Most resets are done in the middle of the night, which means few of us have the chance to see one in action. That’s too bad, because there’s probably no more important merchandising execution than translating the category plan to the shelf — it establishes the customer shopping experience and it also has a big impact on the ease of ordering and the level of out of stocks.
So, when I recently had the chance to talk with someone who’s actually executed several dozen category resets for one of the largest U.S. grocery chains, I jumped at it. Their experiences and honest views revealed some insider knowledge that most people haven’t been told (or don’t know) — yet. Our dialogue also generated some ideas for improving the ROI of resets, which I’ll run through below.
1. Resets take more time than most people think, and the costs add up.
Average-difficulty first-time resets — say for coffee canisters and bags in a 150-item category — takes about 20 hours of work, which translates to a labor cost of about $350 per store, but the range varies a lot depending on the level of difficulty.
- At the high end of the difficulty scale, first-time vitamin resets can cost $525 per store for a 150-item reset.
- At the low end, cans of baked beans for example, the cost is about $220 for the same size reset.
2. Resetting shelves is a complex activity, and experience helps.
There’s a learning curve for each reset. It’s usually not most efficient to take all the items off the shelf and start with an empty space, but that’s what the team typically does the first time they reset a new category. After several more resets, it becomes clear what products go and what products stay, so by the time the team gets to the tenth reset for that category, they’re able to do it twice as fast.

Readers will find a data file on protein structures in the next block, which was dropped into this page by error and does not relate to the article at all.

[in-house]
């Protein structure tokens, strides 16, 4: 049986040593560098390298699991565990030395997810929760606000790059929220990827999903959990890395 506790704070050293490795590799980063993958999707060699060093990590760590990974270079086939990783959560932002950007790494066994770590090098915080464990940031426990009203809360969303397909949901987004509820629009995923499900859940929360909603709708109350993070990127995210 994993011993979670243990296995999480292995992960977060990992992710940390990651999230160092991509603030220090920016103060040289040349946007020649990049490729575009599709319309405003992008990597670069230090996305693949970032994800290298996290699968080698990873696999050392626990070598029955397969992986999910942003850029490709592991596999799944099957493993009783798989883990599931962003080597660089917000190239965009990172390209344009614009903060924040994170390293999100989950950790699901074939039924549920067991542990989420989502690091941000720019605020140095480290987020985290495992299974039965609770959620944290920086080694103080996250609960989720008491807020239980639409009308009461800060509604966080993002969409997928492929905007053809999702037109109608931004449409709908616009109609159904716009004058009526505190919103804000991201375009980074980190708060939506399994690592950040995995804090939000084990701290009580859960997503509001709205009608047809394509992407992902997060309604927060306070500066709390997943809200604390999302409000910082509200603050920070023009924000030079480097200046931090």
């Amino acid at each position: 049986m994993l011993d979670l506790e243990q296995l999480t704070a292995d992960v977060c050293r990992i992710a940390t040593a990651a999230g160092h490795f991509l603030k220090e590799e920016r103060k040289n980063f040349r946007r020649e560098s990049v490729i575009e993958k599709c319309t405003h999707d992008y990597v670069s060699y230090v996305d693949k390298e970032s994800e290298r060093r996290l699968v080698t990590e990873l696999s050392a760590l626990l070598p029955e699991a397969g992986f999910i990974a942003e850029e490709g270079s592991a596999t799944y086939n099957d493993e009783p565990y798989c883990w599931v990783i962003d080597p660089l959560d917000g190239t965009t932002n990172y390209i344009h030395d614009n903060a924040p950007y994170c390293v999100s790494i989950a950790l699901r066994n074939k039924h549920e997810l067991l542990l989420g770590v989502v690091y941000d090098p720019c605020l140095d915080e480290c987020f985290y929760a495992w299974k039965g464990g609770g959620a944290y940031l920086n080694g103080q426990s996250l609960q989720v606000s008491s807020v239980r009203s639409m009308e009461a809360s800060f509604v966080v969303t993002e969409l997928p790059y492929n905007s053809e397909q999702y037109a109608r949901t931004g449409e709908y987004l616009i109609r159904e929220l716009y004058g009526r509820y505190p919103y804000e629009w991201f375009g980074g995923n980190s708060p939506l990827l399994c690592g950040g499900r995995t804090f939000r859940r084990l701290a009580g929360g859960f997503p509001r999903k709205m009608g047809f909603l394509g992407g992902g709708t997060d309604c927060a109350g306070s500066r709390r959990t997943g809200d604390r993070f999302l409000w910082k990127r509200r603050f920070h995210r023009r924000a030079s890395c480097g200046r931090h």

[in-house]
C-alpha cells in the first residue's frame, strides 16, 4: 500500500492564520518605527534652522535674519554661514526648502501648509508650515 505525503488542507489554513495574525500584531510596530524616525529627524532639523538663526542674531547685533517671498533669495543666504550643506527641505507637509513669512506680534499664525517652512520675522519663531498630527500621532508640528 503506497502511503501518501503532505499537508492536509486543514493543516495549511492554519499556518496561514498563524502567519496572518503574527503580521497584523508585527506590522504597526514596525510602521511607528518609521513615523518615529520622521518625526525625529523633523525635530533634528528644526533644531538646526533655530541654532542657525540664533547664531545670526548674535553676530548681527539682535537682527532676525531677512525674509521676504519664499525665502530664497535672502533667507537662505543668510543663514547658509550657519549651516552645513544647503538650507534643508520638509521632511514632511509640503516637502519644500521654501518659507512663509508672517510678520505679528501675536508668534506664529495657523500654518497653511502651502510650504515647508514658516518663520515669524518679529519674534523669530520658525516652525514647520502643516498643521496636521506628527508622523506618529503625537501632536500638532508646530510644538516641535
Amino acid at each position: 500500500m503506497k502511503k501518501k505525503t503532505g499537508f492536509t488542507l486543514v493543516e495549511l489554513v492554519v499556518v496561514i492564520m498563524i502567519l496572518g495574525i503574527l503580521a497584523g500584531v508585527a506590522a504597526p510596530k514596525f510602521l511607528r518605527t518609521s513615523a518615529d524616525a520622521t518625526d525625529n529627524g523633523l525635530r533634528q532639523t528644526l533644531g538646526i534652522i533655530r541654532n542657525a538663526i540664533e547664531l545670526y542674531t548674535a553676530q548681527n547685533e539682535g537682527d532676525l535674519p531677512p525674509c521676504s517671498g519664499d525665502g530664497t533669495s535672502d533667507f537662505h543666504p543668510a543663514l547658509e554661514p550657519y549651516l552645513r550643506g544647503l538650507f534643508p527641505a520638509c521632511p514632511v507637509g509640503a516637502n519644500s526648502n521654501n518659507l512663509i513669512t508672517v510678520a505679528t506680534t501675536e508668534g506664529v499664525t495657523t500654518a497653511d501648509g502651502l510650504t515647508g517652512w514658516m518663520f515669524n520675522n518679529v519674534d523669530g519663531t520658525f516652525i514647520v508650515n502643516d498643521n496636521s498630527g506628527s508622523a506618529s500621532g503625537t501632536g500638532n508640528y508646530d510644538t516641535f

3. Prep and tools matter — the devil is the details.
For a reset crew to work effectively, they must have enough carts and boxes to hold the product and enough tools (screwdrivers, flashlights, knives, etc.) for every member to be able to get them when they need them. This doesn’t happen on many resets. The lack of planning in this area results in idle time and lower productivity.
4. Lots of problems on both the bottom and top shelves.
Bottom shelves are difficult because they’re typically deeper and it’s not easy to get down to see into them. The trim that holds the shelf strips is also frequently damaged, making installation slower and harder.
The top shelf is often difficult to reach and is usually full of slower-moving items with a variety of product behind the first facing on the shelf.
5. Shelf strips are a big help — except when they are not.
There’s no question that shelf strips have greatly improved both the speed and accuracy of resets, but they are the source of problems too. Issues happen if the right shelf strips aren’t available at the beginning of the reset, or if they are made of out of material that tears easily (which happens more than you might think) making them difficult to work with.
The biggest issue, however, is that it usually takes time and practice for someone to learn to handle the strips efficiently and get them into the fixtures. Most new team members find this hard to do at first, so this is one area where having an experienced person on the team really helps.
6. The reset should really happen before regular stocking — not during.
This may seem like a no brainer, but the saying “divide and conquer” is definitely true in this case. The gist is that a lot of product is handled by the reset crew, so it’s always faster and easier to do that work before the regular stocking; that way the crew has a lot less product to handle. Bottom line, leave the stocking of regular items to the regular crew.
Start improving your ROI for resets
Good news! Based on the six things above, there is some low-hanging fruit when it comes to making the process more effective:
- Use checklists to be sure everything is prepared for the start of work, and make someone responsible for that crucial list.
- Ensure that there’s experience on the team to speed up both the job and the learning curve.
Longer term, the bigger opportunity is to reinvent how the reset process can improve how product is merchandised on the shelf by:
- Removing slow-moving products by putting store-level authorization in place.
- Introducing computer assisted ordering (CAO) so deliveries can go directly to the shelf.
- Reducing the number of resets by coordinating the timing of new product introductions.
What other opportunities do you see to improve the return on investment of resets?